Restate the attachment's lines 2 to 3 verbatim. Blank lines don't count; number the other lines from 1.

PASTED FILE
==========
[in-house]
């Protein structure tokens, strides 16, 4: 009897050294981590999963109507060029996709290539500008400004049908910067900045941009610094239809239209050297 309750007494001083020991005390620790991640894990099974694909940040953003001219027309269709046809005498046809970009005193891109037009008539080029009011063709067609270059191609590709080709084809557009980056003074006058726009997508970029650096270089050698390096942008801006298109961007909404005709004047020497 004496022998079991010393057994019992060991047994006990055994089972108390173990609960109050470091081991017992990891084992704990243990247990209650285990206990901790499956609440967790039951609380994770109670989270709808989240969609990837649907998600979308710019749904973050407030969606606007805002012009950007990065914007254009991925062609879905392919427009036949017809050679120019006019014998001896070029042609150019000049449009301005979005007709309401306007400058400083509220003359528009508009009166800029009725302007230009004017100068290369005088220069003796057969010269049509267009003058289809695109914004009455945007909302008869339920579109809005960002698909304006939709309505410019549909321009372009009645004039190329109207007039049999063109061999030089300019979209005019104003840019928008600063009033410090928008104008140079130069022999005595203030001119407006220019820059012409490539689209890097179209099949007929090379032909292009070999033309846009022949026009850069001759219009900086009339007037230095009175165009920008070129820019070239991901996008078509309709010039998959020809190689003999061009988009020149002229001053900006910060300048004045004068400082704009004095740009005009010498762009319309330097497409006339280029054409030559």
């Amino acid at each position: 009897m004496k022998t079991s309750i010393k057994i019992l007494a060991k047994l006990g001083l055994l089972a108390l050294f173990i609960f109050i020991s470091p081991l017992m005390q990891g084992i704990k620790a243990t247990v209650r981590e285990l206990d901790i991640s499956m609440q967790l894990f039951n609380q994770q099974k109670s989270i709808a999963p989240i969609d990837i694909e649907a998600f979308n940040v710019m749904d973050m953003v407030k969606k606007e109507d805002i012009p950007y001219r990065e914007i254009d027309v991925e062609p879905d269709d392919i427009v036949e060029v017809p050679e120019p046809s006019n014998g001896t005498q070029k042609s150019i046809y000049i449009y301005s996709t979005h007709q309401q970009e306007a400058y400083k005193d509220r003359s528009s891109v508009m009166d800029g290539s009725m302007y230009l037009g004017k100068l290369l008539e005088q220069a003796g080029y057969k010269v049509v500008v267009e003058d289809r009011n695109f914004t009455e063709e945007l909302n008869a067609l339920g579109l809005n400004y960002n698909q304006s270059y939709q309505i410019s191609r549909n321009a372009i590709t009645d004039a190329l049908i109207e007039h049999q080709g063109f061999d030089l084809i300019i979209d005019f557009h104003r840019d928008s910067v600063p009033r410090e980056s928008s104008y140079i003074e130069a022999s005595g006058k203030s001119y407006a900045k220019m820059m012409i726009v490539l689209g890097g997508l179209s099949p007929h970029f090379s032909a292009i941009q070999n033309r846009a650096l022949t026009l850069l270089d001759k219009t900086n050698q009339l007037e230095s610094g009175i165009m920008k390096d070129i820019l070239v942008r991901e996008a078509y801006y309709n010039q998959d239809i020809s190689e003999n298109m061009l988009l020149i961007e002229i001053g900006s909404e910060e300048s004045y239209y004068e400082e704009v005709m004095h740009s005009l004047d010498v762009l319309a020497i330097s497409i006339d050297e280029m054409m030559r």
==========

């Protein structure tokens, strides 16, 4: 009897050294981590999963109507060029996709290539500008400004049908910067900045941009610094239809239209050297 309750007494001083020991005390620790991640894990099974694909940040953003001219027309269709046809005498046809970009005193891109037009008539080029009011063709067609270059191609590709080709084809557009980056003074006058726009997508970029650096270089050698390096942008801006298109961007909404005709004047020497 004496022998079991010393057994019992060991047994006990055994089972108390173990609960109050470091081991017992990891084992704990243990247990209650285990206990901790499956609440967790039951609380994770109670989270709808989240969609990837649907998600979308710019749904973050407030969606606007805002012009950007990065914007254009991925062609879905392919427009036949017809050679120019006019014998001896070029042609150019000049449009301005979005007709309401306007400058400083509220003359528009508009009166800029009725302007230009004017100068290369005088220069003796057969010269049509267009003058289809695109914004009455945007909302008869339920579109809005960002698909304006939709309505410019549909321009372009009645004039190329109207007039049999063109061999030089300019979209005019104003840019928008600063009033410090928008104008140079130069022999005595203030001119407006220019820059012409490539689209890097179209099949007929090379032909292009070999033309846009022949026009850069001759219009900086009339007037230095009175165009920008070129820019070239991901996008078509309709010039998959020809190689003999061009988009020149002229001053900006910060300048004045004068400082704009004095740009005009010498762009319309330097497409006339280029054409030559």
């Amino acid at each position: 009897m004496k022998t079991s309750i010393k057994i019992l007494a060991k047994l006990g001083l055994l089972a108390l050294f173990i609960f109050i020991s470091p081991l017992m005390q990891g084992i704990k620790a243990t247990v209650r981590e285990l206990d901790i991640s499956m609440q967790l894990f039951n609380q994770q099974k109670s989270i709808a999963p989240i969609d990837i694909e649907a998600f979308n940040v710019m749904d973050m953003v407030k969606k606007e109507d805002i012009p950007y001219r990065e914007i254009d027309v991925e062609p879905d269709d392919i427009v036949e060029v017809p050679e120019p046809s006019n014998g001896t005498q070029k042609s150019i046809y000049i449009y301005s996709t979005h007709q309401q970009e306007a400058y400083k005193d509220r003359s528009s891109v508009m009166d800029g290539s009725m302007y230009l037009g004017k100068l290369l008539e005088q220069a003796g080029y057969k010269v049509v500008v267009e003058d289809r009011n695109f914004t009455e063709e945007l909302n008869a067609l339920g579109l809005n400004y960002n698909q304006s270059y939709q309505i410019s191609r549909n321009a372009i590709t009645d004039a190329l049908i109207e007039h049999q080709g063109f061999d030089l084809i300019i979209d005019f557009h104003r840019d928008s910067v600063p009033r410090e980056s928008s104008y140079i003074e130069a022999s005595g006058k203030s001119y407006a900045k220019m820059m012409i726009v490539l689209g890097g997508l179209s099949p007929h970029f090379s032909a292009i941009q070999n033309r846009a650096l022949t026009l850069l270089d001759k219009t900086n050698q009339l007037e230095s610094g009175i165009m920008k390096d070129i820019l070239v942008r991901e996008a078509y801006y309709n010039q998959d239809i020809s190689e003999n298109m061009l988009l020149i961007e002229i001053g900006s909404e910060e300048s004045y239209y004068e400082e704009v005709m004095h740009s005009l004047d010498v762009l319309a020497i330097s497409i006339d050297e280029m054409m030559r």